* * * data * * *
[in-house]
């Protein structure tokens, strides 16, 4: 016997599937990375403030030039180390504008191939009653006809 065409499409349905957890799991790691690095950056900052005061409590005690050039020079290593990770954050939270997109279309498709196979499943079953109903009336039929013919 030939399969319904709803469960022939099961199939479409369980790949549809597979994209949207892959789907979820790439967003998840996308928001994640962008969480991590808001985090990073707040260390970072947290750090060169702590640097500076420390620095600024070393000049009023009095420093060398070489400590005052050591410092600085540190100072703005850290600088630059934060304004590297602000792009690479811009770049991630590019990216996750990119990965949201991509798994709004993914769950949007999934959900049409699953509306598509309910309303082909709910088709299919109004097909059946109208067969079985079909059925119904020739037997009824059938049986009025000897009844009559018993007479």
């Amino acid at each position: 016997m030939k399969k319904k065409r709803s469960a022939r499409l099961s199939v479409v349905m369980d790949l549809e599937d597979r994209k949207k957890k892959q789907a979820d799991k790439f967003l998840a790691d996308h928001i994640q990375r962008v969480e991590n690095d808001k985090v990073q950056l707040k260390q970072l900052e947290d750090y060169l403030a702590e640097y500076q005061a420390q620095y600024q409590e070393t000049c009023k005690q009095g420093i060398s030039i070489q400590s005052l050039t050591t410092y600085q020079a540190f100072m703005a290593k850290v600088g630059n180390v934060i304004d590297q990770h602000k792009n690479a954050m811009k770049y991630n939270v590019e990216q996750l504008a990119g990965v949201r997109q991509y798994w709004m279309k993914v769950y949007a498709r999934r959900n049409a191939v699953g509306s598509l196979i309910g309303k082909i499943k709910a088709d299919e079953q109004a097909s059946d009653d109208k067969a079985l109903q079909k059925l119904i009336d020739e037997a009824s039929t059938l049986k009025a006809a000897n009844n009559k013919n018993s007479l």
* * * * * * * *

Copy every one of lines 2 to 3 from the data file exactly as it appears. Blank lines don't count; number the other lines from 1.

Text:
């Protein structure tokens, strides 16, 4: 016997599937990375403030030039180390504008191939009653006809 065409499409349905957890799991790691690095950056900052005061409590005690050039020079290593990770954050939270997109279309498709196979499943079953109903009336039929013919 030939399969319904709803469960022939099961199939479409369980790949549809597979994209949207892959789907979820790439967003998840996308928001994640962008969480991590808001985090990073707040260390970072947290750090060169702590640097500076420390620095600024070393000049009023009095420093060398070489400590005052050591410092600085540190100072703005850290600088630059934060304004590297602000792009690479811009770049991630590019990216996750990119990965949201991509798994709004993914769950949007999934959900049409699953509306598509309910309303082909709910088709299919109004097909059946109208067969079985079909059925119904020739037997009824059938049986009025000897009844009559018993007479």
């Amino acid at each position: 016997m030939k399969k319904k065409r709803s469960a022939r499409l099961s199939v479409v349905m369980d790949l549809e599937d597979r994209k949207k957890k892959q789907a979820d799991k790439f967003l998840a790691d996308h928001i994640q990375r962008v969480e991590n690095d808001k985090v990073q950056l707040k260390q970072l900052e947290d750090y060169l403030a702590e640097y500076q005061a420390q620095y600024q409590e070393t000049c009023k005690q009095g420093i060398s030039i070489q400590s005052l050039t050591t410092y600085q020079a540190f100072m703005a290593k850290v600088g630059n180390v934060i304004d590297q990770h602000k792009n690479a954050m811009k770049y991630n939270v590019e990216q996750l504008a990119g990965v949201r997109q991509y798994w709004m279309k993914v769950y949007a498709r999934r959900n049409a191939v699953g509306s598509l196979i309910g309303k082909i499943k709910a088709d299919e079953q109004a097909s059946d009653d109208k067969a079985l109903q079909k059925l119904i009336d020739e037997a009824s039929t059938l049986k009025a006809a000897n009844n009559k013919n018993s007479l």